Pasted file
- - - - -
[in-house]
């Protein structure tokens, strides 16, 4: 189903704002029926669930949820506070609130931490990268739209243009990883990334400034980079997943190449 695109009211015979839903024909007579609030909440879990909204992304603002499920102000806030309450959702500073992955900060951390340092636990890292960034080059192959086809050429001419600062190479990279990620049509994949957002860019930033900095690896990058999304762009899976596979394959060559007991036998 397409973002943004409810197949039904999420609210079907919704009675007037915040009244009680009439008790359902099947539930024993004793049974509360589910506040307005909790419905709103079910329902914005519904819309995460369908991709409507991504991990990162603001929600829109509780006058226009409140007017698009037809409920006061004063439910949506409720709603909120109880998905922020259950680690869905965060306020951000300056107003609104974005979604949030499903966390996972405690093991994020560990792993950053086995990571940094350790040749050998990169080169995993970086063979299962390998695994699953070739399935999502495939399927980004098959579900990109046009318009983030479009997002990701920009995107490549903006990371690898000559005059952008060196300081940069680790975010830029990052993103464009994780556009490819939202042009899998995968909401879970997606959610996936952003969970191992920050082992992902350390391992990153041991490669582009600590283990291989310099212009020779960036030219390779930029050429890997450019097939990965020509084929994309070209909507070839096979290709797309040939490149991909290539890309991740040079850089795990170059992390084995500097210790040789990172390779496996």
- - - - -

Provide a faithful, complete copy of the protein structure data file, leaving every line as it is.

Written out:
[in-house]
């Protein structure tokens, strides 16, 4: 189903704002029926669930949820506070609130931490990268739209243009990883990334400034980079997943190449 695109009211015979839903024909007579609030909440879990909204992304603002499920102000806030309450959702500073992955900060951390340092636990890292960034080059192959086809050429001419600062190479990279990620049509994949957002860019930033900095690896990058999304762009899976596979394959060559007991036998 397409973002943004409810197949039904999420609210079907919704009675007037915040009244009680009439008790359902099947539930024993004793049974509360589910506040307005909790419905709103079910329902914005519904819309995460369908991709409507991504991990990162603001929600829109509780006058226009409140007017698009037809409920006061004063439910949506409720709603909120109880998905922020259950680690869905965060306020951000300056107003609104974005979604949030499903966390996972405690093991994020560990792993950053086995990571940094350790040749050998990169080169995993970086063979299962390998695994699953070739399935999502495939399927980004098959579900990109046009318009983030479009997002990701920009995107490549903006990371690898000559005059952008060196300081940069680790975010830029990052993103464009994780556009490819939202042009899998995968909401879970997606959610996936952003969970191992920050082992992902350390391992990153041991490669582009600590283990291989310099212009020779960036030219390779930029050429890997450019097939990965020509084929994309070209909507070839096979290709797309040939490149991909290539890309991740040079850089795990170059992390084995500097210790040789990172390779496996």